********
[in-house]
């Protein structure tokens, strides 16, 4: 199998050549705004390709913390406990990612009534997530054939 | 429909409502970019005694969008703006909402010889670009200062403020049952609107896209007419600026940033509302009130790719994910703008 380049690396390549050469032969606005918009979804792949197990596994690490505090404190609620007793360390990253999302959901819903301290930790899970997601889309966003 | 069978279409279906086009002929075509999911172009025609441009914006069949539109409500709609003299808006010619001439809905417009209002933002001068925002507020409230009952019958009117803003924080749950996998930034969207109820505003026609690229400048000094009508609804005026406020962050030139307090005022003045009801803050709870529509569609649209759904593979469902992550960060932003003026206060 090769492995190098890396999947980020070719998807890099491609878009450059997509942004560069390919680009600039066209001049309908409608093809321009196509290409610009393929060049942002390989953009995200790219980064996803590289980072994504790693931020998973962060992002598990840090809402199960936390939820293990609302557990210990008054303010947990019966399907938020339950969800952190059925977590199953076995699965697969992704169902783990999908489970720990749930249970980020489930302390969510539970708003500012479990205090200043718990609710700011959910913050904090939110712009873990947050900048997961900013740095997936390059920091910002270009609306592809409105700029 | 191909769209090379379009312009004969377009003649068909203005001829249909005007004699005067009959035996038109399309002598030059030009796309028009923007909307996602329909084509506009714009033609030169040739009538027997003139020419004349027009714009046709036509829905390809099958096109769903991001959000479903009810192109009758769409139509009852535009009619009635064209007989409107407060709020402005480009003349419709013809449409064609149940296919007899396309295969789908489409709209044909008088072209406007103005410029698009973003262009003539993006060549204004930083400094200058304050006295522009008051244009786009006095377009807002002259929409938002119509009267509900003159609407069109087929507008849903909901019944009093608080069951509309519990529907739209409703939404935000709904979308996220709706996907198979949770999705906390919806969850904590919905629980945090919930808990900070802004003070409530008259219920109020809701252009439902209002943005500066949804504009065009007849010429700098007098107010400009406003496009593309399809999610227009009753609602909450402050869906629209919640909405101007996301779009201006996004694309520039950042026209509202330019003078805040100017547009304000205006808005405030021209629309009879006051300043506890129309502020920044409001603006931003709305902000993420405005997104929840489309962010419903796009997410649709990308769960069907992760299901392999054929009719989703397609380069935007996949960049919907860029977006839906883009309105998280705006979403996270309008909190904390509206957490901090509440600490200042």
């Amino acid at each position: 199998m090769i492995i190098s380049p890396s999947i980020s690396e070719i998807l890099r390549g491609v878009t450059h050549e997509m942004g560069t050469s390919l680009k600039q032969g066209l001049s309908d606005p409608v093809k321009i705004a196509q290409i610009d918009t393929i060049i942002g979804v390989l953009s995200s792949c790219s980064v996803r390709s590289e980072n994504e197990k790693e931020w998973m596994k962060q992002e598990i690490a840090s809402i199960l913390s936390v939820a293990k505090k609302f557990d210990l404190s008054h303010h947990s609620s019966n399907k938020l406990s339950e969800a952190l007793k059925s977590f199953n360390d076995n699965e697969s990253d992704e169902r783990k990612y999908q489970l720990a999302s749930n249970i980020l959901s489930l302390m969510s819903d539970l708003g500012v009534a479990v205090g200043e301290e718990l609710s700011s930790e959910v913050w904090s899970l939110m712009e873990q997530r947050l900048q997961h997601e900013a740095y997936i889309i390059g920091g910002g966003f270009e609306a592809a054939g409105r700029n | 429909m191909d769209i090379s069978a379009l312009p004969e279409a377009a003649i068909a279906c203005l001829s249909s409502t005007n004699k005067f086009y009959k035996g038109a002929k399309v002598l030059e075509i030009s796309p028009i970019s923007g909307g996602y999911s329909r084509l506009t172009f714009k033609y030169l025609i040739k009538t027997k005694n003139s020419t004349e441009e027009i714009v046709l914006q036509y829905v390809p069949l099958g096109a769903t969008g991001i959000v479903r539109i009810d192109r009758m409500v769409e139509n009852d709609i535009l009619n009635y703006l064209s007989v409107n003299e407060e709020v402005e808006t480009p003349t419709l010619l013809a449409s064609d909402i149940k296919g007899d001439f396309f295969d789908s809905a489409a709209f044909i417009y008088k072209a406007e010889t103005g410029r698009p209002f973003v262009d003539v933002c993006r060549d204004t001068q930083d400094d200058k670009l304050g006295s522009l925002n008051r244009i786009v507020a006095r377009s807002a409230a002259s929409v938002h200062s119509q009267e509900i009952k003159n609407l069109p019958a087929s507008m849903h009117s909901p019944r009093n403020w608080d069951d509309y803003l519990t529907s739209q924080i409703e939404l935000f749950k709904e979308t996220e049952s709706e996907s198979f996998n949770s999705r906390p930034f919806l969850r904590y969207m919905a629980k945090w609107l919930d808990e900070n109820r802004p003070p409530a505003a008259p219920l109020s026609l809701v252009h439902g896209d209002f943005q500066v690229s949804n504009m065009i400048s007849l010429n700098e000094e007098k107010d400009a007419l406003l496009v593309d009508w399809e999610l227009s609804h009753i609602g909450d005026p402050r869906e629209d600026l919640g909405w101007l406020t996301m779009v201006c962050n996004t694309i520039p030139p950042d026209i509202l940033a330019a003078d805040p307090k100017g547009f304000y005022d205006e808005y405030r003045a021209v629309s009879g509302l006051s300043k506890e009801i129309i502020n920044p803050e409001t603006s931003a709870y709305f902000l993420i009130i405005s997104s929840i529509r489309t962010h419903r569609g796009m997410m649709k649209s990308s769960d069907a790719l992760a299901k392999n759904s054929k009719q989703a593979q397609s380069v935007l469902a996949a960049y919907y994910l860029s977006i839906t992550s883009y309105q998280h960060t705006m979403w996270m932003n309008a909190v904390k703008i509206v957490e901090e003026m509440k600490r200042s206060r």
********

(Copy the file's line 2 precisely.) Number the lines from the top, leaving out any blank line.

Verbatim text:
């Protein structure tokens, strides 16, 4: 199998050549705004390709913390406990990612009534997530054939 | 429909409502970019005694969008703006909402010889670009200062403020049952609107896209007419600026940033509302009130790719994910703008 380049690396390549050469032969606005918009979804792949197990596994690490505090404190609620007793360390990253999302959901819903301290930790899970997601889309966003 | 069978279409279906086009002929075509999911172009025609441009914006069949539109409500709609003299808006010619001439809905417009209002933002001068925002507020409230009952019958009117803003924080749950996998930034969207109820505003026609690229400048000094009508609804005026406020962050030139307090005022003045009801803050709870529509569609649209759904593979469902992550960060932003003026206060 090769492995190098890396999947980020070719998807890099491609878009450059997509942004560069390919680009600039066209001049309908409608093809321009196509290409610009393929060049942002390989953009995200790219980064996803590289980072994504790693931020998973962060992002598990840090809402199960936390939820293990609302557990210990008054303010947990019966399907938020339950969800952190059925977590199953076995699965697969992704169902783990999908489970720990749930249970980020489930302390969510539970708003500012479990205090200043718990609710700011959910913050904090939110712009873990947050900048997961900013740095997936390059920091910002270009609306592809409105700029 | 191909769209090379379009312009004969377009003649068909203005001829249909005007004699005067009959035996038109399309002598030059030009796309028009923007909307996602329909084509506009714009033609030169040739009538027997003139020419004349027009714009046709036509829905390809099958096109769903991001959000479903009810192109009758769409139509009852535009009619009635064209007989409107407060709020402005480009003349419709013809449409064609149940296919007899396309295969789908489409709209044909008088072209406007103005410029698009973003262009003539993006060549204004930083400094200058304050006295522009008051244009786009006095377009807002002259929409938002119509009267509900003159609407069109087929507008849903909901019944009093608080069951509309519990529907739209409703939404935000709904979308996220709706996907198979949770999705906390919806969850904590919905629980945090919930808990900070802004003070409530008259219920109020809701252009439902209002943005500066949804504009065009007849010429700098007098107010400009406003496009593309399809999610227009009753609602909450402050869906629209919640909405101007996301779009201006996004694309520039950042026209509202330019003078805040100017547009304000205006808005405030021209629309009879006051300043506890129309502020920044409001603006931003709305902000993420405005997104929840489309962010419903796009997410649709990308769960069907992760299901392999054929009719989703397609380069935007996949960049919907860029977006839906883009309105998280705006979403996270309008909190904390509206957490901090509440600490200042």